Results of phase 2

 

The implementation of smart energy grids in the consumer market is worth between 1 and 3.5 billion euros. This has been revealed by a study carried out in PowerMatching City, the first pilot project in the world to implement a smart energy grid in practice.

Results of the pilot

PowerMatching City demonstrated that smart energy systems are technically feasible and that energy flexibility makes economic sense. In fact, the net gains from the consumer market could well reach 3.5 billion euros. These benefits are based in part on money saved by the grid operators by avoiding costs for investments and maintenance of grids. On the other hand, energy providers will be able to manage their customers' energy consumption more effectively so that they will be able to purchase energy for more competitive wholesale prices. Energy providers will also be able to use locally generated energy to match local supply and demand, which also saves costs.

 

During the pilot, the consortium partners and the residents jointly established two energy services to facilitate flexibility: Smart cost savings enabled the residents to keep the costs of energy consumption and generation as low as possible, while Sustainable together focussed on helping them to become a sustainable community. PowerMatcher, the smart software used in the study, played a key role by matching the energy supply and demand based on the information provided by the energy providers and the consumers. A striking result of the pilot was that the system was much more flexible than anticipated on the basis of previous studies and that the demand and supply were easier to balance than expected.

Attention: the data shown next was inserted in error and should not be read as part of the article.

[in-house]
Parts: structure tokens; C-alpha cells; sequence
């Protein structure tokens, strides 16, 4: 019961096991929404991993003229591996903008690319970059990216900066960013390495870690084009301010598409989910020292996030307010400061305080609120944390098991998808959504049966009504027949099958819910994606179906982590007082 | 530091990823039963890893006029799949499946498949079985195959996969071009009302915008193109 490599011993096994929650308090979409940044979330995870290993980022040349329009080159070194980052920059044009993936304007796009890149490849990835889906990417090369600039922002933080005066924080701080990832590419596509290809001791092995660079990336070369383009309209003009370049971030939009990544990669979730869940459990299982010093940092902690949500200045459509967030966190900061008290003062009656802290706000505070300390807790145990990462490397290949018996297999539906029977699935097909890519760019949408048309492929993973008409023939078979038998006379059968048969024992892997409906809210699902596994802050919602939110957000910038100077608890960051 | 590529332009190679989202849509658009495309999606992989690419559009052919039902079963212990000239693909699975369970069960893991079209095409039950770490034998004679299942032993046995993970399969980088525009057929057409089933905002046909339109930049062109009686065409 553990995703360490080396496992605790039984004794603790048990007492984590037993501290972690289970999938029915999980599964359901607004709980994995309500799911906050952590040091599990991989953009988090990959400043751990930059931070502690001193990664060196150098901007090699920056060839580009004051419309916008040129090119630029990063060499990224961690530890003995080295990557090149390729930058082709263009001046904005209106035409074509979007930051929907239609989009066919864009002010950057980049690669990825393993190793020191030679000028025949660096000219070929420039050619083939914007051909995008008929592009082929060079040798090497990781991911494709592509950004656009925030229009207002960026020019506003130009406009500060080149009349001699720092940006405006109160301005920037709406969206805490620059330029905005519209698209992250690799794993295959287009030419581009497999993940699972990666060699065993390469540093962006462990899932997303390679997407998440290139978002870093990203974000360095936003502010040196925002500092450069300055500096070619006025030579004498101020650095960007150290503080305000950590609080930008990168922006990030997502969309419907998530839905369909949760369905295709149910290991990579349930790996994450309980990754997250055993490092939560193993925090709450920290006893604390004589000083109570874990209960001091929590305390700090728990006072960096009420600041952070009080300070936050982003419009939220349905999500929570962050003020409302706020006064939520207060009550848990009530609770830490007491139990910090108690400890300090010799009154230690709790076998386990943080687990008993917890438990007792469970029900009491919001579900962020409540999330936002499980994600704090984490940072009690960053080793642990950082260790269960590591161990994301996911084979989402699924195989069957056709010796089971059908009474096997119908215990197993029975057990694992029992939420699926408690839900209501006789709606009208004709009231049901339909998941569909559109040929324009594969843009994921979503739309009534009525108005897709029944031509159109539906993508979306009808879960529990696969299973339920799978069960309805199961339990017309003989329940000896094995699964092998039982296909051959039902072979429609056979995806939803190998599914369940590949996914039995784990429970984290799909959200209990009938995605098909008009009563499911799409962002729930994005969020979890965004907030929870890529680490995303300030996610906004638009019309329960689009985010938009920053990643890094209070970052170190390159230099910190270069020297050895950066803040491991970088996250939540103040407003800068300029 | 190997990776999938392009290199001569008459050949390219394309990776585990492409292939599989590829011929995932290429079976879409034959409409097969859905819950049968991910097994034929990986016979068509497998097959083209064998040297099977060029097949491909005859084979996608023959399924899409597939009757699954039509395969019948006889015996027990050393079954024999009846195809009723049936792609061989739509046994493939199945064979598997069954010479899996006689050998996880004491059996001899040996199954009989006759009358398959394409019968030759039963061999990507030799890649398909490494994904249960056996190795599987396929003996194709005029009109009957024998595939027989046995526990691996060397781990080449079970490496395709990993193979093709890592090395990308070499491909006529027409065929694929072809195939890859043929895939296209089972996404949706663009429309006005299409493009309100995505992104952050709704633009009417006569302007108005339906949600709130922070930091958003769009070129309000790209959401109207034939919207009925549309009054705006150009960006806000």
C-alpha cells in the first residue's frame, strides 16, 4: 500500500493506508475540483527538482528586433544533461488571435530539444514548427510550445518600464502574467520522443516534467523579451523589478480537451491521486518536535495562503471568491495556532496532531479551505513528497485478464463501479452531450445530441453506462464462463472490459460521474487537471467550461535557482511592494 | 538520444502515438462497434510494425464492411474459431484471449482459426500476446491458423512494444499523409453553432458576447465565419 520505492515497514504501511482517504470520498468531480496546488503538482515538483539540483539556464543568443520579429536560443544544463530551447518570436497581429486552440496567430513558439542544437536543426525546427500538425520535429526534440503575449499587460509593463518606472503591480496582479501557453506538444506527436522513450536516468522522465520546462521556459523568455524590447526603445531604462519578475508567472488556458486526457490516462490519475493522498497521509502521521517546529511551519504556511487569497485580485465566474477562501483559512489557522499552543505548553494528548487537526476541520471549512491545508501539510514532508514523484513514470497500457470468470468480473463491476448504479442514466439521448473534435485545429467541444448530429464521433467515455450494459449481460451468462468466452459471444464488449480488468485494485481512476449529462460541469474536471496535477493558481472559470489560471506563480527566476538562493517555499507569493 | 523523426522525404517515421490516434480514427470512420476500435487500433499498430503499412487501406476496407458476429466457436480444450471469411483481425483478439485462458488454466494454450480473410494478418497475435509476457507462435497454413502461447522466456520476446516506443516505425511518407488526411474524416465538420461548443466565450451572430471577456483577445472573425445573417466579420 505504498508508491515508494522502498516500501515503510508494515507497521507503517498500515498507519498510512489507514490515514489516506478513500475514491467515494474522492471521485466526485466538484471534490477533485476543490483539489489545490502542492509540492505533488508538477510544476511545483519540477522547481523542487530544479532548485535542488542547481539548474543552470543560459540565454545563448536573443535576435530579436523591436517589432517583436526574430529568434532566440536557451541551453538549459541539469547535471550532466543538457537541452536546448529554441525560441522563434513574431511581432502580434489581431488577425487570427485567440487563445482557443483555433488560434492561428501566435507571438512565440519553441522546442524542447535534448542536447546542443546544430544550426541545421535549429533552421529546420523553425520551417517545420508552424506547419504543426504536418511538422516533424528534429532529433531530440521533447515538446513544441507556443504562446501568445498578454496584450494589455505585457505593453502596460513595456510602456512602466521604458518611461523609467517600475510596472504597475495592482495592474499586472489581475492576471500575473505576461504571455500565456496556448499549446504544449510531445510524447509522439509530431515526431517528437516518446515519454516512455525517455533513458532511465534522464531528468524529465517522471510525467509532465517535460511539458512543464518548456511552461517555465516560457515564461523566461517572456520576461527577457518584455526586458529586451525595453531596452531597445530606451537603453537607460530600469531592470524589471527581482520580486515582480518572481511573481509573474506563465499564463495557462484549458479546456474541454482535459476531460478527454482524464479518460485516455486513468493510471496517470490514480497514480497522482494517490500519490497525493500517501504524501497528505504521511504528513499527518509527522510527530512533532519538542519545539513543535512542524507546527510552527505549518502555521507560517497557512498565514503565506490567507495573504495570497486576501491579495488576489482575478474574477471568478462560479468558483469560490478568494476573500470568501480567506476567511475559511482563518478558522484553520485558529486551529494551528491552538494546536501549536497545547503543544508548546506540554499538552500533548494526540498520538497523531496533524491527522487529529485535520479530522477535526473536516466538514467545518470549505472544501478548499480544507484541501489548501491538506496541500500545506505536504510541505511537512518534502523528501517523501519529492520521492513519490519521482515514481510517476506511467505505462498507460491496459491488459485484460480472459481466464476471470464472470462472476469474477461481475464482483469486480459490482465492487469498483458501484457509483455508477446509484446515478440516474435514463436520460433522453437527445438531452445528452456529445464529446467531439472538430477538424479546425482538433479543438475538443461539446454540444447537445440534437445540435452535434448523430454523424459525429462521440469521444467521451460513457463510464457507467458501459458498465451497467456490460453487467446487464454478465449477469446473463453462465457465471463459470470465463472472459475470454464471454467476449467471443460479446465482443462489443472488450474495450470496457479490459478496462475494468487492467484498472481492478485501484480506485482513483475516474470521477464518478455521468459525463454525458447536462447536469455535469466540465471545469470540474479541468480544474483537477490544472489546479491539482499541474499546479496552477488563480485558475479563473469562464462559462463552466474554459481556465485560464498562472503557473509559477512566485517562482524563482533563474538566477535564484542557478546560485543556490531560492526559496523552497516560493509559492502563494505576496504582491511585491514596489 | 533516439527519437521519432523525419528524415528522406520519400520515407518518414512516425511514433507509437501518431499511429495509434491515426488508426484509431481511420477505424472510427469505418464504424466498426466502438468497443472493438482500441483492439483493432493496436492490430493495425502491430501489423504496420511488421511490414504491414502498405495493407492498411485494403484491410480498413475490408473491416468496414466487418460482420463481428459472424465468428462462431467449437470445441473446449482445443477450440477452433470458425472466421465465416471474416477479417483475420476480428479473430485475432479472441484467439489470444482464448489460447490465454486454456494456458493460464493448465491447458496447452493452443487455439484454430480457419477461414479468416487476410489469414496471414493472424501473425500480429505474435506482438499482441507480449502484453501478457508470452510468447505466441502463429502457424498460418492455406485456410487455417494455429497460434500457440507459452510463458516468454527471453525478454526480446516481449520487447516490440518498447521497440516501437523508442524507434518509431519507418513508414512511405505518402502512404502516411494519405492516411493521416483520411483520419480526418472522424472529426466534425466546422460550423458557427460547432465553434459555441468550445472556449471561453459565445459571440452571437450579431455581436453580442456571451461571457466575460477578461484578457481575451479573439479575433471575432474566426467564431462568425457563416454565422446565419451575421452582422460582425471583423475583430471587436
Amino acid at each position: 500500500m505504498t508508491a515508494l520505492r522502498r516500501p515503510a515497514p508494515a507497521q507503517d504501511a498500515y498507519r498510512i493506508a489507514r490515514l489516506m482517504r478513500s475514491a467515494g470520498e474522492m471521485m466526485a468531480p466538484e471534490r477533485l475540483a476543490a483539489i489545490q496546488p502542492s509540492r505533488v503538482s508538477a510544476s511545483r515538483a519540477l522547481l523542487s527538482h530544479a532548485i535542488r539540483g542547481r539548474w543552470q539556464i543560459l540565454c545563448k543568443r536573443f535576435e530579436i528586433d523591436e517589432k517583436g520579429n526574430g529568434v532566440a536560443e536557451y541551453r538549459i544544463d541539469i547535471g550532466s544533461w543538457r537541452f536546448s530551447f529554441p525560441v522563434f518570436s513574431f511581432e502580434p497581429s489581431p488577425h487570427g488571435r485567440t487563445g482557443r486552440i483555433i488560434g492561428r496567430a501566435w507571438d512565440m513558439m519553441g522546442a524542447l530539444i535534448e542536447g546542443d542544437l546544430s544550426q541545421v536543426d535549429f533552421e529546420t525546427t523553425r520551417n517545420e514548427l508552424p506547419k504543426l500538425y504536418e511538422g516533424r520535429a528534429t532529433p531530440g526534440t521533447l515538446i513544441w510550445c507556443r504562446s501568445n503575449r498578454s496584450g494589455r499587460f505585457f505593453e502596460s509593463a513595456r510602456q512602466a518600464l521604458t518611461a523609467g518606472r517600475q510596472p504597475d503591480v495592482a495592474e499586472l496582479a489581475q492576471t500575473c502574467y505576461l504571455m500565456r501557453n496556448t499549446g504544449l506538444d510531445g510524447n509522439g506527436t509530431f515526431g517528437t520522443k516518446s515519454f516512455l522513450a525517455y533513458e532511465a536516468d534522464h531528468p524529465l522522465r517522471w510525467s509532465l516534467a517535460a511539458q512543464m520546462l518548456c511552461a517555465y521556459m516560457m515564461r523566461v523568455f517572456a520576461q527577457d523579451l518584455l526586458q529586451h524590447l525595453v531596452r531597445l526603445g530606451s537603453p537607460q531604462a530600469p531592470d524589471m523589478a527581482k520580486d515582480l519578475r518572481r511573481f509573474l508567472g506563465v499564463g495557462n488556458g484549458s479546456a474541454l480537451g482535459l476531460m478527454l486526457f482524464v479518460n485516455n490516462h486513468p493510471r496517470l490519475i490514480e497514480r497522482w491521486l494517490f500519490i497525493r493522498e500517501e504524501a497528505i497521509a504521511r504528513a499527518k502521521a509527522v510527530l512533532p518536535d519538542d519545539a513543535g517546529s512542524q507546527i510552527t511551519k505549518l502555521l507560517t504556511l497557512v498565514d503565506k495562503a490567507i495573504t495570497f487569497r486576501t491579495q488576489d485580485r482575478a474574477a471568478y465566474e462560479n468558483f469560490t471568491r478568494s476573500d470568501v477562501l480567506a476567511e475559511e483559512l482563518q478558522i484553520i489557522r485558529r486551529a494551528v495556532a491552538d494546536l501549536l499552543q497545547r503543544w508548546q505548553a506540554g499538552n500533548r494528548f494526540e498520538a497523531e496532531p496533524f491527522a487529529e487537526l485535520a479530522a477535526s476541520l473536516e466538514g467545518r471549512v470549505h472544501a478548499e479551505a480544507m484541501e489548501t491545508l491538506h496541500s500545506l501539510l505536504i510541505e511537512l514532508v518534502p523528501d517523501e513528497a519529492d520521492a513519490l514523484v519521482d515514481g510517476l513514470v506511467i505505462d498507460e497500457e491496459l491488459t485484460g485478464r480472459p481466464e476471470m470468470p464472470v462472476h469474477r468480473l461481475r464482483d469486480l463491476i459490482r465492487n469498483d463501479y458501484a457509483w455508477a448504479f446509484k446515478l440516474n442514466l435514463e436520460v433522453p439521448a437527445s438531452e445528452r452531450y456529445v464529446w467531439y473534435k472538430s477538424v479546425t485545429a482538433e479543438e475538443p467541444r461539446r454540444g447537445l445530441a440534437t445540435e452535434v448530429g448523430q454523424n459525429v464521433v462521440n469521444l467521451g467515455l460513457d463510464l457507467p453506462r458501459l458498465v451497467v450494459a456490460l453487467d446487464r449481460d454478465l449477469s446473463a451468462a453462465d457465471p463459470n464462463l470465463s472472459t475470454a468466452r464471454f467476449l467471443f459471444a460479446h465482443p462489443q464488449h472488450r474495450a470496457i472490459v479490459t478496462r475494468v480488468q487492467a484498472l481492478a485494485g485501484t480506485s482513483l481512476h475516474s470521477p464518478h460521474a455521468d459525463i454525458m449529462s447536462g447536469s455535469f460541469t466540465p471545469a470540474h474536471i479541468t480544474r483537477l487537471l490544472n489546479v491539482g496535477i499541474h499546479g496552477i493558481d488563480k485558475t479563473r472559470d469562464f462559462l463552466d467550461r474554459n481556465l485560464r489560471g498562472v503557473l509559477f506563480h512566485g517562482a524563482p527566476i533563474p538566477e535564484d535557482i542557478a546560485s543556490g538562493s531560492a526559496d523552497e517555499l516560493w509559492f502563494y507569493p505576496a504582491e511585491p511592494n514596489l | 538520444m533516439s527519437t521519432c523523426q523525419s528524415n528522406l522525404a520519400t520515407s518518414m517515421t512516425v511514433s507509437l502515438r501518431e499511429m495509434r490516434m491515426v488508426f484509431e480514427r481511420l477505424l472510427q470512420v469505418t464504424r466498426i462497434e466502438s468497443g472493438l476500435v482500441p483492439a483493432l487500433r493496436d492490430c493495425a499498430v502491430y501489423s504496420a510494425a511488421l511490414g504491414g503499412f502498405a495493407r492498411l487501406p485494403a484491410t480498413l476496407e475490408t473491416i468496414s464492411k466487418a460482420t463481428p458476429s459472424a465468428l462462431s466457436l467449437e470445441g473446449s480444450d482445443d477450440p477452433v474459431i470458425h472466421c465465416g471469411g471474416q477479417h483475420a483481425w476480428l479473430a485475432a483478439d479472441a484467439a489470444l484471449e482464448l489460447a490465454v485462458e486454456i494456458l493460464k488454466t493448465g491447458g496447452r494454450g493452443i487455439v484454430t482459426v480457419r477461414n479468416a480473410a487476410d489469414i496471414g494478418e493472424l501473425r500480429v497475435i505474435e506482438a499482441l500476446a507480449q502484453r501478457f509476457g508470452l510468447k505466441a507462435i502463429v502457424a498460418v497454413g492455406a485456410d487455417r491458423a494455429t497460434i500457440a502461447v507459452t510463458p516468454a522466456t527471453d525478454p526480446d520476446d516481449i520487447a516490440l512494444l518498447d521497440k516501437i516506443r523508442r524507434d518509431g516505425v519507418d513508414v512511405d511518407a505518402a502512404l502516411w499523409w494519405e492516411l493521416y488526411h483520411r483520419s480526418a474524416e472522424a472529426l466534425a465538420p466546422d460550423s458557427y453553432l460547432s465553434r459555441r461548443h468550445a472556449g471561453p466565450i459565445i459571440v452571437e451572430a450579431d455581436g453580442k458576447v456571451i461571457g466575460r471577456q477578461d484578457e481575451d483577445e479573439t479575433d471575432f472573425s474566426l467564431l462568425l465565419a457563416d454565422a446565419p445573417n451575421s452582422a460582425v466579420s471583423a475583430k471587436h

Conditions for large-scale implementation
If this smart and flexible energy system is to be implemented in the consumer market on a large scale then it will need to be standardised, both in order to reduce the costs of connecting the households in the smart grid and to lower the price of the smart energy services. The use of standardised solutions will reduce the cost per household enabling the flexible energy system to quickly become economically viable. However, another precondition will need to be met in order for this to happen: energy purchasing will need to take place on the basis of actually measured energy consumption or generation. Only then the energy provider will be able to profit from the added value provided by energy flexibility and share the benefits with their customers.

Recommendation
The partners in PowerMatching City recommend the development of a new market model for the optimal distribution of flexibility, whereby the value of flexibility is put to the best possible use. Fair distribution of the benefits among all the stakeholders (end users - consumers, energy providers and network operators) is essential for a successful business case. This market model requires a single market party that can collect and redistribute the flexibility: the aggregator. Furthermore, standardisation can ensure the economic feasibility of large-scale implementation.

 

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